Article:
Julian Dibbel, an MMORPG expert who chronicled the year he spend trying to earn an income in Ultima Online in his book Play Money, says Second Life--and not MMORPGs--is the place to look if you want to make a virtual living online. [...]

[A] major issue with multiplayer game money-making, as opposed to Second Life, is that many foreign businesses have cornered the market on entrepreneurial opportunities using inexpensive labor and cheap overhead. Dibbel says this isn't yet an issue in Second Life. "What's not so easily off-shored is the really creative and culturally specific stuff, and that's what you see in Second Life."

What's also interesting about Second Life, says Dibbel, is that while you can be wildly creative, you don't have to be. The aforementioned Anshe Chung (real name: Ailin Graef), who was the first Second Life entrepreneur with a net worth of more than $1 million, made her cash through virtual real-estate dealings. The German resident has even gone real-world with her talents, starting Anshe Chung Studios, a 3D environment developer with offices in Wuhan, China. [...]

In December, Linden Labs reported there were more than 2.3 million Second Life "residents" (avatars that people have created), and that number seems likely to continue to rise. Some have criticized this population figure as not being representative of the true user base because it includes people who visited Second Life only once and never returned, as well as users who have more than one avatar. Regardless, there's no doubting that Second Life's popularity is growing...


Unreal World
The creator of today’s hottest virtual land offers a glimpse into his reality.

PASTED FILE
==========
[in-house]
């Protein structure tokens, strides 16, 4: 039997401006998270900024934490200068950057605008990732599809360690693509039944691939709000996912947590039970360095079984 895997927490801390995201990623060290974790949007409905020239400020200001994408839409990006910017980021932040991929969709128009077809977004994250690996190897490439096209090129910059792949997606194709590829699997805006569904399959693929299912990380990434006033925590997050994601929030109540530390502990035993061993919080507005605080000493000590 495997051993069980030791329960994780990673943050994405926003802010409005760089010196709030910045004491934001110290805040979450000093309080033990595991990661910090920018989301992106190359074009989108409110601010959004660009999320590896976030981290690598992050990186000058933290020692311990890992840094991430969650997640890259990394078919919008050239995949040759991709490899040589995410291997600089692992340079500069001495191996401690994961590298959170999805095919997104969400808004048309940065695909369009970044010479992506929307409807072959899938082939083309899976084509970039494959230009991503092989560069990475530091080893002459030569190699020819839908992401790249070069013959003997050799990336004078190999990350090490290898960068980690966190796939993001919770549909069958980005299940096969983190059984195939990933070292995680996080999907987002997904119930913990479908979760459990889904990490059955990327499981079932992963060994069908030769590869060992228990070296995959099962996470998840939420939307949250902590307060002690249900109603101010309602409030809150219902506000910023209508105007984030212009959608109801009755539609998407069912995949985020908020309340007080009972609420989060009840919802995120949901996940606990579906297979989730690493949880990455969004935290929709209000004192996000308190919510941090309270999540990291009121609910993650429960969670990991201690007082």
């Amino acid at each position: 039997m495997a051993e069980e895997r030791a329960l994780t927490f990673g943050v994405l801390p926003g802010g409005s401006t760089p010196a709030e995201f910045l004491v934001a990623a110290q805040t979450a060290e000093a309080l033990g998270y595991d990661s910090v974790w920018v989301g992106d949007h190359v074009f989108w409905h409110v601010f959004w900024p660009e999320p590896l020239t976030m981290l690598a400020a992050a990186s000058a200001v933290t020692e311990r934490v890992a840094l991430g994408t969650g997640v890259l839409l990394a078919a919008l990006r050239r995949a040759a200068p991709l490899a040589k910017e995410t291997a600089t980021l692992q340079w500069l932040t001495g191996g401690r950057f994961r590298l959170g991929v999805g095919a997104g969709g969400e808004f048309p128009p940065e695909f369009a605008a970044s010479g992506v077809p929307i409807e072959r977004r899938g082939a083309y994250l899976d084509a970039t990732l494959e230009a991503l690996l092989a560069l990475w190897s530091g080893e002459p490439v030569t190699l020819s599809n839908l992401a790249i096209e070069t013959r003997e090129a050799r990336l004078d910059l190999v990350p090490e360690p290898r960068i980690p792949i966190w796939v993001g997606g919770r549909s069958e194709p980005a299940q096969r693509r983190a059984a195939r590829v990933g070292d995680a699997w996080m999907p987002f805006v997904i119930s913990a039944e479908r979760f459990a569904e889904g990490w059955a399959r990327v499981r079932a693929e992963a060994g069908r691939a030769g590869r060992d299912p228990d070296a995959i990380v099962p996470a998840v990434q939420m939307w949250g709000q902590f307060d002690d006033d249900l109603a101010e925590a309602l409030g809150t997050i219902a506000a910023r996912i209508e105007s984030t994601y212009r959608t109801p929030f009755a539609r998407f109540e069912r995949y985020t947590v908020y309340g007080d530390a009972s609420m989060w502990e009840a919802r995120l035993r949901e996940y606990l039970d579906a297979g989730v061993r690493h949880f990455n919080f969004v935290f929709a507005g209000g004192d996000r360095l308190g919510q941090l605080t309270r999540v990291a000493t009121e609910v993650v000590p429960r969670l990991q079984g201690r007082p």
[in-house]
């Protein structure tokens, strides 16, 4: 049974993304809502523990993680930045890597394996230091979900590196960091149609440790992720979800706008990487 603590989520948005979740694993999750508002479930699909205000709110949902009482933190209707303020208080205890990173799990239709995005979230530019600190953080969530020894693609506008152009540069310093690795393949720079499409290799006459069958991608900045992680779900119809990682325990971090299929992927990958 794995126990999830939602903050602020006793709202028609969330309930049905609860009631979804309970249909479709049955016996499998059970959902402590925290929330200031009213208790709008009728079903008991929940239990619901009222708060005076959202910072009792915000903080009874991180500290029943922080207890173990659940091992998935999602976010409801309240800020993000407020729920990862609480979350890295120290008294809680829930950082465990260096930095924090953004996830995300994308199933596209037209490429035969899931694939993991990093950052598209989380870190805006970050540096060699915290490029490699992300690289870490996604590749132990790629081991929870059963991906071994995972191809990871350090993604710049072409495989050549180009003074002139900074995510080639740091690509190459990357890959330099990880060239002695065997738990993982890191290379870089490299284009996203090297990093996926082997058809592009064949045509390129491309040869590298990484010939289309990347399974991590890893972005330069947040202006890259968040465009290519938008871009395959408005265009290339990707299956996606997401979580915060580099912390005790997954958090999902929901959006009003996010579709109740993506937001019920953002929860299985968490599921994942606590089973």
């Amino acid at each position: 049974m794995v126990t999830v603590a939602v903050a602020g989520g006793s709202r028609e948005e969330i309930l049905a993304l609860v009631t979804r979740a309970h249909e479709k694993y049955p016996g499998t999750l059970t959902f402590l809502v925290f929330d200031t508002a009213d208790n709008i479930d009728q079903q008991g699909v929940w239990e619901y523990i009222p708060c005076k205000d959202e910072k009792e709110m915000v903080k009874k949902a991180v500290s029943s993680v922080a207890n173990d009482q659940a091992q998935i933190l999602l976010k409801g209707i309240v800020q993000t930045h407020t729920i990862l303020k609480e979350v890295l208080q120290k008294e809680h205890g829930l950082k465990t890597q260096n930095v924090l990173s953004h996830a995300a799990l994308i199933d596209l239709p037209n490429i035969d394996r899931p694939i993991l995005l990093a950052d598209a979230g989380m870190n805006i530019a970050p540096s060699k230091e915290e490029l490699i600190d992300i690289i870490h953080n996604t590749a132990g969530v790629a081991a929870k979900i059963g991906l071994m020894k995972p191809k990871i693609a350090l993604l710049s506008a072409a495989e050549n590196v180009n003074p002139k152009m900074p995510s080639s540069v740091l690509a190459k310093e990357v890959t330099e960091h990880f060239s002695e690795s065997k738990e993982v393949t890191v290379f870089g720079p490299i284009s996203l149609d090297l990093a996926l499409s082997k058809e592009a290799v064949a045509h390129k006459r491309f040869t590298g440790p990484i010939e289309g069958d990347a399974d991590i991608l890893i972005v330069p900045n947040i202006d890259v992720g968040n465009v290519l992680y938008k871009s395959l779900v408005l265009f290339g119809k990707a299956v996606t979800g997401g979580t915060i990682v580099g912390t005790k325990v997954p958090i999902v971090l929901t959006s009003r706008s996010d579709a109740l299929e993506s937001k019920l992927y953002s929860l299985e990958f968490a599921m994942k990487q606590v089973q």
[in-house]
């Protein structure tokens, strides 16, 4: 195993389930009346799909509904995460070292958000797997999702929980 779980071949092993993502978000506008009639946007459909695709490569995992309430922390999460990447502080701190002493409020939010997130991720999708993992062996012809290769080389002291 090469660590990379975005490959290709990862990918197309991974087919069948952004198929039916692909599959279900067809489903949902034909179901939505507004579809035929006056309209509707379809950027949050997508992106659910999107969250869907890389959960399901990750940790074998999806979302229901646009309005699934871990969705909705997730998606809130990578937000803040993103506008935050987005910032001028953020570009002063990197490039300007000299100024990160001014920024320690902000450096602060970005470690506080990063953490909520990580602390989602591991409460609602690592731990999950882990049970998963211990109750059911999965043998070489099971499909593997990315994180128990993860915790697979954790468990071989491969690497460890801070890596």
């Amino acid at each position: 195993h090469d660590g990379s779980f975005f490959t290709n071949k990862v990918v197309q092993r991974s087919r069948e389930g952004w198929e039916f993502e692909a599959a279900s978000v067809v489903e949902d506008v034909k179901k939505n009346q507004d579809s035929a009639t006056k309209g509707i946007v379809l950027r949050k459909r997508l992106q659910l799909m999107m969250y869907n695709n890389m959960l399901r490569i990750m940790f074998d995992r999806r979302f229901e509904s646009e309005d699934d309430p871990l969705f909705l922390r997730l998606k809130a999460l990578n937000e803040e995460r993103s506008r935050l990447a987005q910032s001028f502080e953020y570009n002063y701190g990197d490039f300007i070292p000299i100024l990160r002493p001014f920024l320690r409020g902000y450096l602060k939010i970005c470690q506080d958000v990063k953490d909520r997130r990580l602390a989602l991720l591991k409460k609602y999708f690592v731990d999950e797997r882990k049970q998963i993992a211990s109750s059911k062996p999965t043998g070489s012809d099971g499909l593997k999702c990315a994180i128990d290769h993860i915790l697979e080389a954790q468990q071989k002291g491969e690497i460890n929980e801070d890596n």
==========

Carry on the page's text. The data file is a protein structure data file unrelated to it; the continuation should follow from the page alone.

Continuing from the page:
By Sara Wilson
Entrepreneur Magazine - March 2007

Everything in Second Life was created by its residents--from houses to clothes to the background music. But this is no game. While they operate under their own economy and use Linden dollars, Second Life businesses are earning real U.S. dollars as well--$15 million worth of goods and services are sold per month.

How I Did It: Philip Rosedale, CEO, Linden Lab
By: Michael Fitzgerald
Inc.com

Second Life seems like an overnight sensation--it drew almost a million new residents in the last two months of 2006, doubling its population. In fact, it began in 1999, when Philip Rosedale quit his job as chief technology officer at RealNetworks to realize his lifelong dream of building a virtual-reality environment. Most people he knew thought he was quixotic and certain to fail. He almost did. No wonder the 38-year-old Rosedale...

[Sez Rosedale]: "An enormous amount of intellectual energy is going to move into [Second Life], and some of what we are doing in the real world will therefore be displaced. You can imagine New York City being kind of like a museum. Still an incredibly cool place to go, but with no one working in those towers because work, creative work, where you are engaging with other people face-to-face, you are going to do in a virtual world. It's going to leave these cities [gestures toward downtown San Francisco] and move into digital worlds. It is easier to do things there."

2 Comments:

Blogger Duck said...

Will we start seeing a trend where people get depressed over worrying that they've wasted their second life? Will we see the advent of second life coaches?

March 08, 2007 5:28 AM  
Blogger Oroborous said...

LOL

It wouldn't surprise me one bit. At least it's easier to start over in virtual reality.

March 08, 2007 5:40 AM